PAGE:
At its core, upskilling refers to a process through which employees are provided with new and relevant knowledge, skills and abilities to perform their duties effectively. This can involve everything from professional development courses and industry certifications to training and workshops that provide more hands-on learning opportunities.
A skilled and knowledgeable team is often the key ingredient in driving business success over the long term. A recent survey showed that 94% of workers would remain at their company if their company invested in developing their careers. Therefore, upskilling can help businesses keep pace with industry trends and improve employee retention and satisfaction rates.
Identifying and closing skill gaps
A skills gap is a term used to describe the difference between the skills that workers currently possess and the skills they need to meet the demands of their jobs. Typically, this type of gap occurs when companies don’t equip their employees with the necessary tools and resources to do their work effectively.
For example, if an employee doesn’t have strong technology skills or if they are not up to date on the latest software programs, they may be at a disadvantage compared to other workers who do have these kinds of skills. A Salesforce study showed that three out of four workers feel that they don’t have the digital skills necessary to succeed in their roles. This poses a significant problem for businesses and leads to lower productivity, poor customer service and an inability to keep up with evolving technologies.
To identify and close any existing skill gaps within their organizations, businesses must first understand what these gaps look like. This can be done by:
- Conducting a skills assessment
- Speaking with managers and employees
- Reviewing job descriptions and performance reviews
Once the skills gaps have been identified, businesses can then take steps to close them by providing employees with the necessary resources and training. This can look like anything from investing in employee development programs to offering more hands-on learning opportunities.
Preparing your business for the future
In addition to improving employee retention and satisfaction rates, upskilling can also help businesses prepare for the future. By equipping employees with the necessary skills and knowledge today, companies can ensure they have a workforce capable of meeting tomorrow’s challenges.
According to Harvard Business Review, more than 60% of a company’s future roles can be filled by existing staff — provided adequate development programs are in place. This can look like this:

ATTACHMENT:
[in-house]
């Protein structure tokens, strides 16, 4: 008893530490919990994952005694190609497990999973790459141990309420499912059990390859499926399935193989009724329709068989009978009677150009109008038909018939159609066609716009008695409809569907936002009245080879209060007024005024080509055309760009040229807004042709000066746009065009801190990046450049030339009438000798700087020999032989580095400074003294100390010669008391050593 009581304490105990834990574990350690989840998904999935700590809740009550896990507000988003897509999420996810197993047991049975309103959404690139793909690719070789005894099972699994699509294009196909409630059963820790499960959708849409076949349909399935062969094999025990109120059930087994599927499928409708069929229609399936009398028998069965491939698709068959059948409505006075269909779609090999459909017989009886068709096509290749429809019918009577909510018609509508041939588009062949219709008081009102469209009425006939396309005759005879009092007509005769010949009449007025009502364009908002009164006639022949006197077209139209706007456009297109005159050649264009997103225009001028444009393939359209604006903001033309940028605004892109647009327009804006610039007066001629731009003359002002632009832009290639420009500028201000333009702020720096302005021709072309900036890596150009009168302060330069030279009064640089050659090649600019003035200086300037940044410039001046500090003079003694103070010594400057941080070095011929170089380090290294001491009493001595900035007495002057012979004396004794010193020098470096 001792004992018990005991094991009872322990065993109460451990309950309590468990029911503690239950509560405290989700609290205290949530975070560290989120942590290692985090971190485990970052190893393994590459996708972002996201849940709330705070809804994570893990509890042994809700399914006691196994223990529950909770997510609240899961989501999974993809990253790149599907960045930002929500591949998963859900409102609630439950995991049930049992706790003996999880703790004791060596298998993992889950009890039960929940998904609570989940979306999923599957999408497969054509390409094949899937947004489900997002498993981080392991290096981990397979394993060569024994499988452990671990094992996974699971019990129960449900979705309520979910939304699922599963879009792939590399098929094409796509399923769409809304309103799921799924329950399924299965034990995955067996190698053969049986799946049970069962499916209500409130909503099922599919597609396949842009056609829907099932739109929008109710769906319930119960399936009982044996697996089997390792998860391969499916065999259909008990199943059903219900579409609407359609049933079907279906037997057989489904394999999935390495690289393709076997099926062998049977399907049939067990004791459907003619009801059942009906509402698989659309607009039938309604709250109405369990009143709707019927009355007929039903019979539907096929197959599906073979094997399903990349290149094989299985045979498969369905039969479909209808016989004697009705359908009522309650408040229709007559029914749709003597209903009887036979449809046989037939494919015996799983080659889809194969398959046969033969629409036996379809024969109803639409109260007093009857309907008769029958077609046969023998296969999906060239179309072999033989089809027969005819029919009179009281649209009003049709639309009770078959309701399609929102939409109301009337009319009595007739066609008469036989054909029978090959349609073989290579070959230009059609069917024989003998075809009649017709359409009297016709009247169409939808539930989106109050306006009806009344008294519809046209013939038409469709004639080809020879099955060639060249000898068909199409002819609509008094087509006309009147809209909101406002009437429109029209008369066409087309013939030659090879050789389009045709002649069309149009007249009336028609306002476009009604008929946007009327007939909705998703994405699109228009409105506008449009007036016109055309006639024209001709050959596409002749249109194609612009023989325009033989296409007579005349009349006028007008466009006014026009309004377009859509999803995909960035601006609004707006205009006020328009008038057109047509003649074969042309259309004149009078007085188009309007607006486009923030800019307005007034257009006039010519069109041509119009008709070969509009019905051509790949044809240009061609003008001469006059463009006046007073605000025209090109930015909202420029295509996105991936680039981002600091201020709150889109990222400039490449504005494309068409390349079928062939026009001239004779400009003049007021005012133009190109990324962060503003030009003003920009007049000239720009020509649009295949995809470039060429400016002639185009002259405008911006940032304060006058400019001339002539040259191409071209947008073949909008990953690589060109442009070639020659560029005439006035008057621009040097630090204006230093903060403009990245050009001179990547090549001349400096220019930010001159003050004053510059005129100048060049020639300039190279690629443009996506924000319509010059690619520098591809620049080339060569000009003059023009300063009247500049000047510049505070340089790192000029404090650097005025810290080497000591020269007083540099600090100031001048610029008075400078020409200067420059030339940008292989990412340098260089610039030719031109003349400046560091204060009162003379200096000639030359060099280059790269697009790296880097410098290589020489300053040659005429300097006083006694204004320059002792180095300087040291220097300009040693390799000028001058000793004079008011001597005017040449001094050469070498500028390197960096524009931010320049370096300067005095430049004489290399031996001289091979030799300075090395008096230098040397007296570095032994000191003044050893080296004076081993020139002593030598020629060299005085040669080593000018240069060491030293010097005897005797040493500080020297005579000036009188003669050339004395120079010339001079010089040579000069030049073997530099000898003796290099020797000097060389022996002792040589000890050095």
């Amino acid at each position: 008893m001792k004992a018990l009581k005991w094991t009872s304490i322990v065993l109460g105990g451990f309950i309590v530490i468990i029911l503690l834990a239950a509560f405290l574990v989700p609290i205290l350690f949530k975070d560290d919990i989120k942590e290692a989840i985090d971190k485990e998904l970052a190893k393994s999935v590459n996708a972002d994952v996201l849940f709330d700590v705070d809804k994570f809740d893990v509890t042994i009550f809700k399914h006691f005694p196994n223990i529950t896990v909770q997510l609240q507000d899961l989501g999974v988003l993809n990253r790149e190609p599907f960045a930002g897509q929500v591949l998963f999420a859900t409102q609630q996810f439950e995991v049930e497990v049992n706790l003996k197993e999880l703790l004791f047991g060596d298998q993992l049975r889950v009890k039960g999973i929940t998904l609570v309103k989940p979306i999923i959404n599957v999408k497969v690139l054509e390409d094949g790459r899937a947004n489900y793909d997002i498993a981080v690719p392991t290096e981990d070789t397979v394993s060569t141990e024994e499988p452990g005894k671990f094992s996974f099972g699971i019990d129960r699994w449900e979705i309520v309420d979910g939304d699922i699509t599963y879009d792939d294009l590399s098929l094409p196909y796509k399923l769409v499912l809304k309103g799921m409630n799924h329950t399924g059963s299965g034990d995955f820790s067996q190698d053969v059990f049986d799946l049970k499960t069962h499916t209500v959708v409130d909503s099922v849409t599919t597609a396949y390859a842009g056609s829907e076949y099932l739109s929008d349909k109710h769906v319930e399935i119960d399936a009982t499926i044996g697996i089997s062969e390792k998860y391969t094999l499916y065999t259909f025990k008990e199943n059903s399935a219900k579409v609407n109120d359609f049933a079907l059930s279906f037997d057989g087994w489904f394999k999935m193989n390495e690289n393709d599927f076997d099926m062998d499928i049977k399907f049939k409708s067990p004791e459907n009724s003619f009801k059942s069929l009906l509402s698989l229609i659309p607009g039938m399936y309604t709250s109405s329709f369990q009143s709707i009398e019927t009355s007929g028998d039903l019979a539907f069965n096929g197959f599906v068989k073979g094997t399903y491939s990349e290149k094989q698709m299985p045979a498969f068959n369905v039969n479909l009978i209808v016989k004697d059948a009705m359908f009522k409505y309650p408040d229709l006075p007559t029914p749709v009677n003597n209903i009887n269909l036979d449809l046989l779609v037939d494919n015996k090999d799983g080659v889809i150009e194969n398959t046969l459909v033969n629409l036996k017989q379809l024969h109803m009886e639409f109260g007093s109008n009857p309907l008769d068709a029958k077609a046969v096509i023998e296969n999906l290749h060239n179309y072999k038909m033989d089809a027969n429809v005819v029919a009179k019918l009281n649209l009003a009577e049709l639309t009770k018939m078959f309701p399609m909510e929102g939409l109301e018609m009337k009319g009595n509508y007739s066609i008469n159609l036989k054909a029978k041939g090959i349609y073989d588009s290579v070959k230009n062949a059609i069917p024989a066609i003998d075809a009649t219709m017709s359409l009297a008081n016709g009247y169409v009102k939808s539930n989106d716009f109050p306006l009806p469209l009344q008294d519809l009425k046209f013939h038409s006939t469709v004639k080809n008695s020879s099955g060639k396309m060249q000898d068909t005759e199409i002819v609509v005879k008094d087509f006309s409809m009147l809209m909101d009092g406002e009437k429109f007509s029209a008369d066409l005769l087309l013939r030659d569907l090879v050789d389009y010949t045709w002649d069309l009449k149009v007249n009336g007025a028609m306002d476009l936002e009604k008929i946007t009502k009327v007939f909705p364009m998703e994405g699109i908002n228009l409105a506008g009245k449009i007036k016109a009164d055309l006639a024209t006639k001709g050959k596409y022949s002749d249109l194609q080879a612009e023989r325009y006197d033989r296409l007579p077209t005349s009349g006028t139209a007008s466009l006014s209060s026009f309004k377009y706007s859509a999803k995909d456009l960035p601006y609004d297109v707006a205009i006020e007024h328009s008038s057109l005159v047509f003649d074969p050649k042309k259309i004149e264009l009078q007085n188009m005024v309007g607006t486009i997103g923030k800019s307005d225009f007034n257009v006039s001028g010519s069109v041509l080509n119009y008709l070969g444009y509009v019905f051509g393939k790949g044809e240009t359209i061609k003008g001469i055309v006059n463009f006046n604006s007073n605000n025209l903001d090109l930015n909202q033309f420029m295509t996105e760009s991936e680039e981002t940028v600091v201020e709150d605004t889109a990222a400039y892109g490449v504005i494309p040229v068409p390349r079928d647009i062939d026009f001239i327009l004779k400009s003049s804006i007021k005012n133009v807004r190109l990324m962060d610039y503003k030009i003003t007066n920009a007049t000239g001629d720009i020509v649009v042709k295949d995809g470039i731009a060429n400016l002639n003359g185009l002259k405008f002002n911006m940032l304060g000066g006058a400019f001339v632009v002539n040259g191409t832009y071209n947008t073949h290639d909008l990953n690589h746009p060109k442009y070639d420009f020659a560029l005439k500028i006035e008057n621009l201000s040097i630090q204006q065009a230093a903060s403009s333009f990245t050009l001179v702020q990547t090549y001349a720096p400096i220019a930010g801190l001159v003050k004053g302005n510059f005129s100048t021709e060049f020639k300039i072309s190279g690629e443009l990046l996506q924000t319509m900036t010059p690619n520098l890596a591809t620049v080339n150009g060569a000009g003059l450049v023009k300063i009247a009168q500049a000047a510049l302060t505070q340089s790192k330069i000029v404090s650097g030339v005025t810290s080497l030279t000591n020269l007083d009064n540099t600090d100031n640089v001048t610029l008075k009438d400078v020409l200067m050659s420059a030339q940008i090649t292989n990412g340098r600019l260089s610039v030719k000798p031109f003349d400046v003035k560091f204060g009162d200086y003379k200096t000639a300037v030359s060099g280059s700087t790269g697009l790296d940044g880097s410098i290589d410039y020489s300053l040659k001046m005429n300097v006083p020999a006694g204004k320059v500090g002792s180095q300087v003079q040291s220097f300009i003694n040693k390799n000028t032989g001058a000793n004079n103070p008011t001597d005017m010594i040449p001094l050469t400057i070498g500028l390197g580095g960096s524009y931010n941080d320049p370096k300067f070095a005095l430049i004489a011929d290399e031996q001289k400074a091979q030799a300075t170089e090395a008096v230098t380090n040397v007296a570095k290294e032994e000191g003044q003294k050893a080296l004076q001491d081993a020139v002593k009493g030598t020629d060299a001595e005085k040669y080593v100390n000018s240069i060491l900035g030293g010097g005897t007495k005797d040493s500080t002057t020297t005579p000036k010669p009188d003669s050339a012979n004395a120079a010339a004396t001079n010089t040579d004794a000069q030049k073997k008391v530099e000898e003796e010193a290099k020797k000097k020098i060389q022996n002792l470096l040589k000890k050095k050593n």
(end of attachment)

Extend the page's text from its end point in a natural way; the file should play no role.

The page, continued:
- Cross-training employees in different areas
- Offering professional development opportunities
- Encouraging employees to take on new responsibilities
By future-proofing businesses in this way, companies can stay ahead of industry trends and be better prepared to face any unforeseen challenges.
Developing advanced soft skills
While businesses need to focus on developing hard skills, they should also invest in employee soft skills development. Advanced soft skills like emotional intelligence, social intelligence and cognitive abilities can help employees better navigate the challenges of a constantly changing workplace.
In a recent McKinsey survey on reskilling, the importance of addressing skill gaps was abundantly clear. According to this survey, “Most respondents say that skill building is the best way to close those gaps and that they have doubled down on their efforts to reskill or upskill employees…”
In particular, this survey found that most companies prioritized soft, cognitive skills such as leadership or critical thinking. Although these skills are often thought of as naturally occurring, they take practice, and employees can find that practice with upskilling courses.
To help employees develop advanced soft skills, businesses can:
- Incorporate soft skills into training programs
- Provide mentorship and coaching opportunities
- Encourage employees to participate in social and emotional learning opportunities
With soft skills, employees can develop the ability to handle stress better, adapt to change and solve problems.
Boosting employee morale
Upskilling employees can also have a positive impact on employee morale. Janne Hietala, chief commercial officer at Valamis seconded this idea by saying that “employees who have lots of learning and development opportunities in their workplace are more engaged and happier in their jobs.”
According to a recent survey by the University of Phoenix, there is a disconnect between employer and employee perceptions regarding development and advancement opportunities. While employers believe their employees are well-trained, employees do not feel the same way. Only 40% of the workers surveyed said they do not have access to the tools they need to innovate and excel in their roles.
This disconnect can have a negative impact on employee morale, as well as motivation and engagement levels. Therefore, businesses can help close the gap and improve employee morale by upskilling employees, providing resources and encouraging them along the road to success.
Improving employee retention